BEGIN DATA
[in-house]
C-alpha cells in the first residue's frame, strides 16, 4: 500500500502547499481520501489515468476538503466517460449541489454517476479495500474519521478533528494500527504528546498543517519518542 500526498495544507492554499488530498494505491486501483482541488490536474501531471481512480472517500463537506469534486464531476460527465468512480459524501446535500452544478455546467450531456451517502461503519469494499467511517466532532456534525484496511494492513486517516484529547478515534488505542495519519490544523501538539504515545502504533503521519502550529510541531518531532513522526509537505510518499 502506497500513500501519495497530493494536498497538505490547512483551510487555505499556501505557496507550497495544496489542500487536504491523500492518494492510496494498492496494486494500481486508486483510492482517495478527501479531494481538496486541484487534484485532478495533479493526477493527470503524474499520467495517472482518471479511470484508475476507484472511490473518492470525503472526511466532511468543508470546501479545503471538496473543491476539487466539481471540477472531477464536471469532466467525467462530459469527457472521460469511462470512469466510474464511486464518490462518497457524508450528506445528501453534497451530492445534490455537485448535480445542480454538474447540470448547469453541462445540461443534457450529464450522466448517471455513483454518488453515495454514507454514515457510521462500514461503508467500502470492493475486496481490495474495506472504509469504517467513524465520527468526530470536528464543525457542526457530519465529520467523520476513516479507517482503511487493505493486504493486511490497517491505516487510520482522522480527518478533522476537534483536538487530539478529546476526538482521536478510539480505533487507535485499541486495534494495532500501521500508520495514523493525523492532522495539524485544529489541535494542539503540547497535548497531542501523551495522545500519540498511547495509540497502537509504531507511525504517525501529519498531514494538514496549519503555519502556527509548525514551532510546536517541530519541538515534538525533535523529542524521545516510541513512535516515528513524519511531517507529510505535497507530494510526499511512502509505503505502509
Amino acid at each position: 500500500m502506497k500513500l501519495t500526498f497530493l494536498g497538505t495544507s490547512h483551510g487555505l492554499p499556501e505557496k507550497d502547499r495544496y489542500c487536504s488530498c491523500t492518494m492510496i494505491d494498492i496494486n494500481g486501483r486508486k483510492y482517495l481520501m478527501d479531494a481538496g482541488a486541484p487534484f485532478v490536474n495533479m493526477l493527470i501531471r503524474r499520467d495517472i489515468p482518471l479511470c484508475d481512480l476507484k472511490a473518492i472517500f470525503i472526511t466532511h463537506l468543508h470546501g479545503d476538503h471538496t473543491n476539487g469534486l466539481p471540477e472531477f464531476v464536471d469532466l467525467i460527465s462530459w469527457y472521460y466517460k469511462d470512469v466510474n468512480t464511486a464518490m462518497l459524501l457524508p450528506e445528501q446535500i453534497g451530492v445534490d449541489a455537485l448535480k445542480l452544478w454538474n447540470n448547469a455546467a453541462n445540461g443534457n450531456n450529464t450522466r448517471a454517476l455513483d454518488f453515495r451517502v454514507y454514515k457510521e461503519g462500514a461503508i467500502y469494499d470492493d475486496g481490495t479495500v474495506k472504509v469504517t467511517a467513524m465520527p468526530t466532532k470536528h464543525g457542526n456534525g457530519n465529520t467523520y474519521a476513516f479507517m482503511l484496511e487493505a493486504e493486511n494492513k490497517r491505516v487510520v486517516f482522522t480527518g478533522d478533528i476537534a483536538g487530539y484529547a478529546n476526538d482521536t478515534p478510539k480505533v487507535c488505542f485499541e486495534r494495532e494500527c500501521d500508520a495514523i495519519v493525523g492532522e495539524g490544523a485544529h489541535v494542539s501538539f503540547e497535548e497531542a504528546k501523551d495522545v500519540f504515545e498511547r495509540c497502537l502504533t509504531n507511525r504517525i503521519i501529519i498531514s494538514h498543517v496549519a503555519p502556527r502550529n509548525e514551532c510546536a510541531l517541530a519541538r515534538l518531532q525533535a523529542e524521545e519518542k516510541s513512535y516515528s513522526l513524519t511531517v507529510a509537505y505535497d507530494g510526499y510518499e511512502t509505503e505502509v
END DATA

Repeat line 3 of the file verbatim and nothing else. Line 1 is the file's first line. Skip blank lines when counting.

Amino acid at each position: 500500500m502506497k500513500l501519495t500526498f497530493l494536498g497538505t495544507s490547512h483551510g487555505l492554499p499556501e505557496k507550497d502547499r495544496y489542500c487536504s488530498c491523500t492518494m492510496i494505491d494498492i496494486n494500481g486501483r486508486k483510492y482517495l481520501m478527501d479531494a481538496g482541488a486541484p487534484f485532478v490536474n495533479m493526477l493527470i501531471r503524474r499520467d495517472i489515468p482518471l479511470c484508475d481512480l476507484k472511490a473518492i472517500f470525503i472526511t466532511h463537506l468543508h470546501g479545503d476538503h471538496t473543491n476539487g469534486l466539481p471540477e472531477f464531476v464536471d469532466l467525467i460527465s462530459w469527457y472521460y466517460k469511462d470512469v466510474n468512480t464511486a464518490m462518497l459524501l457524508p450528506e445528501q446535500i453534497g451530492v445534490d449541489a455537485l448535480k445542480l452544478w454538474n447540470n448547469a455546467a453541462n445540461g443534457n450531456n450529464t450522466r448517471a454517476l455513483d454518488f453515495r451517502v454514507y454514515k457510521e461503519g462500514a461503508i467500502y469494499d470492493d475486496g481490495t479495500v474495506k472504509v469504517t467511517a467513524m465520527p468526530t466532532k470536528h464543525g457542526n456534525g457530519n465529520t467523520y474519521a476513516f479507517m482503511l484496511e487493505a493486504e493486511n494492513k490497517r491505516v487510520v486517516f482522522t480527518g478533522d478533528i476537534a483536538g487530539y484529547a478529546n476526538d482521536t478515534p478510539k480505533v487507535c488505542f485499541e486495534r494495532e494500527c500501521d500508520a495514523i495519519v493525523g492532522e495539524g490544523a485544529h489541535v494542539s501538539f503540547e497535548e497531542a504528546k501523551d495522545v500519540f504515545e498511547r495509540c497502537l502504533t509504531n507511525r504517525i503521519i501529519i498531514s494538514h498543517v496549519a503555519p502556527r502550529n509548525e514551532c510546536a510541531l517541530a519541538r515534538l518531532q525533535a523529542e524521545e519518542k516510541s513512535y516515528s513522526l513524519t511531517v507529510a509537505y505535497d507530494g510526499y510518499e511512502t509505503e505502509v